Mixing both individual best-selling products with interesting categories on your homepage transforms it into a browser’s Paradise. By making it easy for visitors to explore your products, you’ll make it easier for them to make a purchase decision too.
5. Add Thumbnails to Category Pages
When it comes to categories, words aren’t as helpful as images to help shoppers quickly visualize what you sell. Plus, the right photos can tempt visitors to explore more.
For example, suppose you’re in the market for new swimming gear. Imagine landing on this site:
While the product categories are displayed in the left-hand menu, there are very few visual cues about where to click.
Notice how Instead of displaying one image for the ‘new products’ category, this website lists the individual products within that category.
Now compare this with this swimwear retailer’s homepage:
See how an image represents each category (women’s, men’s, kids, etc.)? This makes it far easier (and more enticing) for visitors who arrive on your homepage to find what they’re looking for, as opposed to a text list down the left hand side.
6. Use a Logical Navigational Structure
No shopper has the goal of simply arriving on your homepage. Instead, your homepage is a stepping stone between where they’re coming from and where they want to go.
That’s why having clear and logical navigation is essential to help visitors achieve their goals.
One design trend we’ve seen lately is to hide the navigation bar. Although this can give your homepage a minimalist feel, Baymard found that hiding the navigation bar harms the user experience and content discoverability. So it’s best to have it on show.
Next, you want to design your navigation in a way that’s simple and clear. The best way to do this is to start with broad categories – think ‘Men’s and ‘Women’s – and then narrow it down by sub-categories (apparel, footwear, etc.)
For example, despite having a large number of products on their site, Gymshark follows a straightforward navigational structure which makes it easy to find what you’re looking for:
7. Create a Prominent Search Bar
In addition to killer navigation, a search bar can assist customers in locating precisely what they’re looking for.
Obviously, if you’ve got a small product line, a search bar isn’t necessary. However, if you sell lots of products, it’s a good idea to make space for it in your homepage’s design.
The top right corner is probably the most common (and most familiar) place to position your search bar. For example, here’s how Athleta does it:
It’s also essential to note that your search bar needs to actually work. The number of stores that have semi-functioning search bars is astonishing – so invest in an app or developer that’ll help you get the job done.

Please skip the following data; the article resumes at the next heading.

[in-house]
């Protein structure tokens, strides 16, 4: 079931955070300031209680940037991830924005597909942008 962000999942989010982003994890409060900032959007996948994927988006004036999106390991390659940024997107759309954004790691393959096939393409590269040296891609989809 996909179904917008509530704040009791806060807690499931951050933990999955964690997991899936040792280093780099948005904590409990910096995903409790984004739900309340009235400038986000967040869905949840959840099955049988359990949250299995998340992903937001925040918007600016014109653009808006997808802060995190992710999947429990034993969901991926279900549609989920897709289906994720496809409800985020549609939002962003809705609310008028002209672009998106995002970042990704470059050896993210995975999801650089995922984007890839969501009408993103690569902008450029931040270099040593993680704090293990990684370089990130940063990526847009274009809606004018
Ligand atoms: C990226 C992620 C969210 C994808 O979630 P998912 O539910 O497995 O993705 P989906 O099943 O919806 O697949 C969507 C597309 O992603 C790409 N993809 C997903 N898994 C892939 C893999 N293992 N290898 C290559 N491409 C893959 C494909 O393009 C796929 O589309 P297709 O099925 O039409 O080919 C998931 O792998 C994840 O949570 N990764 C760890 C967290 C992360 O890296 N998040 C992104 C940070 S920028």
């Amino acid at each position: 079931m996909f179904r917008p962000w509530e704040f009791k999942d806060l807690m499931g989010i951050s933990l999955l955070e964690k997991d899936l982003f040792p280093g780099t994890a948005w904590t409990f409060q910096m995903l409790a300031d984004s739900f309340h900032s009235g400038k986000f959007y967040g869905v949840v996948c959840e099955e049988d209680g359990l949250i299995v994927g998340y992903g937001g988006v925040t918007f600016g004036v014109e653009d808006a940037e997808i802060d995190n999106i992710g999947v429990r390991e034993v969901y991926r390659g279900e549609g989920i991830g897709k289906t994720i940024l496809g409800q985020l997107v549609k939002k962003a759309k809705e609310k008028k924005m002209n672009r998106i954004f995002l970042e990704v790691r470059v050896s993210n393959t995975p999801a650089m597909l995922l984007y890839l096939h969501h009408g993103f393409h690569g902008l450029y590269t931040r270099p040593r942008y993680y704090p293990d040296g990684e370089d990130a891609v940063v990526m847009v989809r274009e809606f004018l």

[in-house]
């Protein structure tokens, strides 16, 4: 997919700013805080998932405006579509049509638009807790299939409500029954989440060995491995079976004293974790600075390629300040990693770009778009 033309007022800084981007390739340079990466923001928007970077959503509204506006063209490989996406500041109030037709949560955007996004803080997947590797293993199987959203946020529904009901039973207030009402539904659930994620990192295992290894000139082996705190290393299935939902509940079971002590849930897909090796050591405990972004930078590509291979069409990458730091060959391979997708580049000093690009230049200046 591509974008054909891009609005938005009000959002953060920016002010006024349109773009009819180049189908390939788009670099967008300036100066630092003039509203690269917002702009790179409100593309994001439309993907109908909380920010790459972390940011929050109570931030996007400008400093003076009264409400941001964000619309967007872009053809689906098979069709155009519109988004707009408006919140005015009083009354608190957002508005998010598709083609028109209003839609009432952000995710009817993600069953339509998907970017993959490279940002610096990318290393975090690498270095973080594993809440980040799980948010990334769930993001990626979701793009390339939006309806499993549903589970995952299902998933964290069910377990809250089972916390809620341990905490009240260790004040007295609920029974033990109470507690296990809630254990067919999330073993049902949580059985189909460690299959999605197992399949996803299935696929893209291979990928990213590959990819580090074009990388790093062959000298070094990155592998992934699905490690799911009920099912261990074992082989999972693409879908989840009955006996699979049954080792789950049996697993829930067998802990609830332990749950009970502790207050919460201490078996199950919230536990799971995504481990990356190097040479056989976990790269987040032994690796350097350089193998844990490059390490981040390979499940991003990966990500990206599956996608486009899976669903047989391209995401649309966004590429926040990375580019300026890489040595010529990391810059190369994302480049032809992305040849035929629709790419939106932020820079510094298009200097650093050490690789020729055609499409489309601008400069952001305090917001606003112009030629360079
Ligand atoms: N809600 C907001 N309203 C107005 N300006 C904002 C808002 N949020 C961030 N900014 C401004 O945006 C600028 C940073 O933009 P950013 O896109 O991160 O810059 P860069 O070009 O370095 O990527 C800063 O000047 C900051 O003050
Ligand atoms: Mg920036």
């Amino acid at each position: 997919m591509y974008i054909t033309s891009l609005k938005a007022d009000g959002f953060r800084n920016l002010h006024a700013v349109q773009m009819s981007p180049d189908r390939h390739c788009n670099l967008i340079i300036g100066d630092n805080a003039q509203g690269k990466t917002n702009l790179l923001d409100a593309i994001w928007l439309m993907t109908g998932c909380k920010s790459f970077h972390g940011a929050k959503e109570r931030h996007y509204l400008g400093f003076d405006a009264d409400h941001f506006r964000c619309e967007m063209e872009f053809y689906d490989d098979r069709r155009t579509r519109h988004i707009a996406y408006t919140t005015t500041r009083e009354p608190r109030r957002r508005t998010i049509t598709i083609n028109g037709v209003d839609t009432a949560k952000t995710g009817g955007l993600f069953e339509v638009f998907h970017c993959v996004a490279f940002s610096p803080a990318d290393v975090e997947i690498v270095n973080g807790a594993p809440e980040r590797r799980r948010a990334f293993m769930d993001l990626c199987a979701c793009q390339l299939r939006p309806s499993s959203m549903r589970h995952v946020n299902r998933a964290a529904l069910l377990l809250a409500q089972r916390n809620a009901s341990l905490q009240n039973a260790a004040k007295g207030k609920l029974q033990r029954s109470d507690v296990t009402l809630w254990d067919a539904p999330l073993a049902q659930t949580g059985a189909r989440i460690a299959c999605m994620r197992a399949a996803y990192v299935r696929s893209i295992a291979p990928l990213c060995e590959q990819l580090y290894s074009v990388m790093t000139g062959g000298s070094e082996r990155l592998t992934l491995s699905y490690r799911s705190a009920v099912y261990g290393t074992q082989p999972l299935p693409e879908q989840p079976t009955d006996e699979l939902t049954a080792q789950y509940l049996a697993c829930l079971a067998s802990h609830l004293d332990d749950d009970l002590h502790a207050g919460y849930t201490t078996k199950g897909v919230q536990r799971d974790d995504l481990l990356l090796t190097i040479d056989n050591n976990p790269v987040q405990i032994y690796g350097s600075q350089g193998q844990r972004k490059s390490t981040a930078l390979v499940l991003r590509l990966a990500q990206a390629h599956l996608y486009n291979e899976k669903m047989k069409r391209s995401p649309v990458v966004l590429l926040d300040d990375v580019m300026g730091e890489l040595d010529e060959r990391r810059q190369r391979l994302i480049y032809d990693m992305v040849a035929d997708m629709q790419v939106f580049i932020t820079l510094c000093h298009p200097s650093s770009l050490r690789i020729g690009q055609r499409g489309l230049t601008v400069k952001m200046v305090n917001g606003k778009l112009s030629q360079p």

After all, we know that shoppers who use your site search are 3x more likely to see a purchase through.
8. Add Some Social Proof
Let’s not forget that one of the aims of your homepage is to convince would-be customers that you’re trustworthy.
A dash of social proof on your homepage in the form of a customer testimonial or media feature is a powerful way to showcase your reputation.
From a visual hierarchy perspective, social proof isn’t as important as elements like your value proposition or call-to-action. However, you will find some brands flexing their social proof credentials high up on their homepages.
Take Bailly, for example who position heavy-hitting social proof accolades just beneath the fold:
These kinds of endorsements are fantastic for alleviating customer anxieties and boosting conversions.
However, if you don’t have glowing media reviews, don’t worry. With 70% of people saying they’ll trust a recommendation from someone they don’t even know, simple customer testimonials can be incredibly persuasive too.
9. Make Your Homepage Speedy
A slow-loading home page can annihilate conversions. Seriously, a delay of just 0.1 seconds can slash your conversion rate by 7%.
So, even the most mesmerizing design can be of no use if your customers have to wait. Therefore, optimizing for homepage speed needs to be a priority.
Thankfully, diagnosing speed issues is easy using Google’s PageSpeed Insights tool.
You might discover a bunch of issues ranging from more complex – like an issue with your server performance to simpler things like uncompressed images and slow plug-ins.